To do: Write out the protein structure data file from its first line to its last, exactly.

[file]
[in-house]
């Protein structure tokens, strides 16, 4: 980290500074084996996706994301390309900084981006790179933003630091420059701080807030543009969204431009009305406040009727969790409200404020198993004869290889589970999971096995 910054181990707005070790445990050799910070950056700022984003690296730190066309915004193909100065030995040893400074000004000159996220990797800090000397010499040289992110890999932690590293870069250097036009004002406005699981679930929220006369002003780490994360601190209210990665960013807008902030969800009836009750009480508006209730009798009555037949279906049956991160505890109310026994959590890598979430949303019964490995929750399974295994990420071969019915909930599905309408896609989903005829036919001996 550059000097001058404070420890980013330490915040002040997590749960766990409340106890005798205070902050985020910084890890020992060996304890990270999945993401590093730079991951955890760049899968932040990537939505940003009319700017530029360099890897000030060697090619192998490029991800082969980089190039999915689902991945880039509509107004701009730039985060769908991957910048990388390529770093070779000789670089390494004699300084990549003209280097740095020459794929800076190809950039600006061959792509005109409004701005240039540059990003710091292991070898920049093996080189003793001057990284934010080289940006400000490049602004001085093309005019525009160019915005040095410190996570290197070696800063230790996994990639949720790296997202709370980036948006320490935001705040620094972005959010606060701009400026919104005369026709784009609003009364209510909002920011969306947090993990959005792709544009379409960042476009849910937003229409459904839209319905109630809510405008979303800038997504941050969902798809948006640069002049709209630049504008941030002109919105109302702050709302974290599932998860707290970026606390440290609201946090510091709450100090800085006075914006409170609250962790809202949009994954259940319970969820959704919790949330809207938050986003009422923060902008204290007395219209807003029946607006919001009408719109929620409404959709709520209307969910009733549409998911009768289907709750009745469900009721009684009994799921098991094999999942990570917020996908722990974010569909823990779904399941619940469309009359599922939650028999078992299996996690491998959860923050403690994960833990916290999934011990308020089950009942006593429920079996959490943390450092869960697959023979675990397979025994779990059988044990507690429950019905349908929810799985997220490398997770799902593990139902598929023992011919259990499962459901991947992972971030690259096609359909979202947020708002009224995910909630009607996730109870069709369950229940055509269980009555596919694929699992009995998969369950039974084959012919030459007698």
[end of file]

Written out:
[in-house]
């Protein structure tokens, strides 16, 4: 980290500074084996996706994301390309900084981006790179933003630091420059701080807030543009969204431009009305406040009727969790409200404020198993004869290889589970999971096995 910054181990707005070790445990050799910070950056700022984003690296730190066309915004193909100065030995040893400074000004000159996220990797800090000397010499040289992110890999932690590293870069250097036009004002406005699981679930929220006369002003780490994360601190209210990665960013807008902030969800009836009750009480508006209730009798009555037949279906049956991160505890109310026994959590890598979430949303019964490995929750399974295994990420071969019915909930599905309408896609989903005829036919001996 550059000097001058404070420890980013330490915040002040997590749960766990409340106890005798205070902050985020910084890890020992060996304890990270999945993401590093730079991951955890760049899968932040990537939505940003009319700017530029360099890897000030060697090619192998490029991800082969980089190039999915689902991945880039509509107004701009730039985060769908991957910048990388390529770093070779000789670089390494004699300084990549003209280097740095020459794929800076190809950039600006061959792509005109409004701005240039540059990003710091292991070898920049093996080189003793001057990284934010080289940006400000490049602004001085093309005019525009160019915005040095410190996570290197070696800063230790996994990639949720790296997202709370980036948006320490935001705040620094972005959010606060701009400026919104005369026709784009609003009364209510909002920011969306947090993990959005792709544009379409960042476009849910937003229409459904839209319905109630809510405008979303800038997504941050969902798809948006640069002049709209630049504008941030002109919105109302702050709302974290599932998860707290970026606390440290609201946090510091709450100090800085006075914006409170609250962790809202949009994954259940319970969820959704919790949330809207938050986003009422923060902008204290007395219209807003029946607006919001009408719109929620409404959709709520209307969910009733549409998911009768289907709750009745469900009721009684009994799921098991094999999942990570917020996908722990974010569909823990779904399941619940469309009359599922939650028999078992299996996690491998959860923050403690994960833990916290999934011990308020089950009942006593429920079996959490943390450092869960697959023979675990397979025994779990059988044990507690429950019905349908929810799985997220490398997770799902593990139902598929023992011919259990499962459901991947992972971030690259096609359909979202947020708002009224995910909630009607996730109870069709369950229940055509269980009555596919694929699992009995998969369950039974084959012919030459007698």